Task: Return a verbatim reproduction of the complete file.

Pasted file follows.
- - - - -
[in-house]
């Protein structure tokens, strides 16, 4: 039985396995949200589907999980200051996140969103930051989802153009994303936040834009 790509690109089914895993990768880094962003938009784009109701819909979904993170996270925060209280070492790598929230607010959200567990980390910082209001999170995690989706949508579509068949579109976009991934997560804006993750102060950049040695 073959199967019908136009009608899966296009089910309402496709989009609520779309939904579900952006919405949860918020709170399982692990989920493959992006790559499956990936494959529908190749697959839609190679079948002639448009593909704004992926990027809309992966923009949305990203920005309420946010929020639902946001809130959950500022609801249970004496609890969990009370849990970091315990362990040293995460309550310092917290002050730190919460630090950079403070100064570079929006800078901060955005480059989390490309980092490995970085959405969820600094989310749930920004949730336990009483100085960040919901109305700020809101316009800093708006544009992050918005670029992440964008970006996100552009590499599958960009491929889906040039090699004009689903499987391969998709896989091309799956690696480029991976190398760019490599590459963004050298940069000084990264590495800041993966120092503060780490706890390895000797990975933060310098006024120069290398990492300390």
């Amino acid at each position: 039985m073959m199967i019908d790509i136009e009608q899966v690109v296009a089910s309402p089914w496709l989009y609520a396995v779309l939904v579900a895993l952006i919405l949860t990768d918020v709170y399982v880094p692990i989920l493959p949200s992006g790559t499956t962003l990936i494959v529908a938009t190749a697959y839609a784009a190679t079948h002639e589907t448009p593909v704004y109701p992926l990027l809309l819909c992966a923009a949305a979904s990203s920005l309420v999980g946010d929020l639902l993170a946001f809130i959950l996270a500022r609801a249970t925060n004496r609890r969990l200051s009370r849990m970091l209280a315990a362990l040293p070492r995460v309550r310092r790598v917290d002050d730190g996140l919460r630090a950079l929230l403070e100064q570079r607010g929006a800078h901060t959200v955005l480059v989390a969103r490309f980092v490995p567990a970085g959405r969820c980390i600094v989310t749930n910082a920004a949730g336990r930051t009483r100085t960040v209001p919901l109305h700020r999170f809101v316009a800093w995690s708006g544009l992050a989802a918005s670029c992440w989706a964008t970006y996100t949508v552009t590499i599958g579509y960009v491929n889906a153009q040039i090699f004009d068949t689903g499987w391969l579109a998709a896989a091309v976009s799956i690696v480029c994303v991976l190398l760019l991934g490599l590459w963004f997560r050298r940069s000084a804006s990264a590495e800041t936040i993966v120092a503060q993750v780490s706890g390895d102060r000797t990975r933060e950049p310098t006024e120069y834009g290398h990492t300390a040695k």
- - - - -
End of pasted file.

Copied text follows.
[in-house]
């Protein structure tokens, strides 16, 4: 039985396995949200589907999980200051996140969103930051989802153009994303936040834009 790509690109089914895993990768880094962003938009784009109701819909979904993170996270925060209280070492790598929230607010959200567990980390910082209001999170995690989706949508579509068949579109976009991934997560804006993750102060950049040695 073959199967019908136009009608899966296009089910309402496709989009609520779309939904579900952006919405949860918020709170399982692990989920493959992006790559499956990936494959529908190749697959839609190679079948002639448009593909704004992926990027809309992966923009949305990203920005309420946010929020639902946001809130959950500022609801249970004496609890969990009370849990970091315990362990040293995460309550310092917290002050730190919460630090950079403070100064570079929006800078901060955005480059989390490309980092490995970085959405969820600094989310749930920004949730336990009483100085960040919901109305700020809101316009800093708006544009992050918005670029992440964008970006996100552009590499599958960009491929889906040039090699004009689903499987391969998709896989091309799956690696480029991976190398760019490599590459963004050298940069000084990264590495800041993966120092503060780490706890390895000797990975933060310098006024120069290398990492300390």
């Amino acid at each position: 039985m073959m199967i019908d790509i136009e009608q899966v690109v296009a089910s309402p089914w496709l989009y609520a396995v779309l939904v579900a895993l952006i919405l949860t990768d918020v709170y399982v880094p692990i989920l493959p949200s992006g790559t499956t962003l990936i494959v529908a938009t190749a697959y839609a784009a190679t079948h002639e589907t448009p593909v704004y109701p992926l990027l809309l819909c992966a923009a949305a979904s990203s920005l309420v999980g946010d929020l639902l993170a946001f809130i959950l996270a500022r609801a249970t925060n004496r609890r969990l200051s009370r849990m970091l209280a315990a362990l040293p070492r995460v309550r310092r790598v917290d002050d730190g996140l919460r630090a950079l929230l403070e100064q570079r607010g929006a800078h901060t959200v955005l480059v989390a969103r490309f980092v490995p567990a970085g959405r969820c980390i600094v989310t749930n910082a920004a949730g336990r930051t009483r100085t960040v209001p919901l109305h700020r999170f809101v316009a800093w995690s708006g544009l992050a989802a918005s670029c992440w989706a964008t970006y996100t949508v552009t590499i599958g579509y960009v491929n889906a153009q040039i090699f004009d068949t689903g499987w391969l579109a998709a896989a091309v976009s799956i690696v480029c994303v991976l190398l760019l991934g490599l590459w963004f997560r050298r940069s000084a804006s990264a590495e800041t936040i993966v120092a503060q993750v780490s706890g390895d102060r000797t990975r933060e950049p310098t006024e120069y834009g290398h990492t300390a040695k």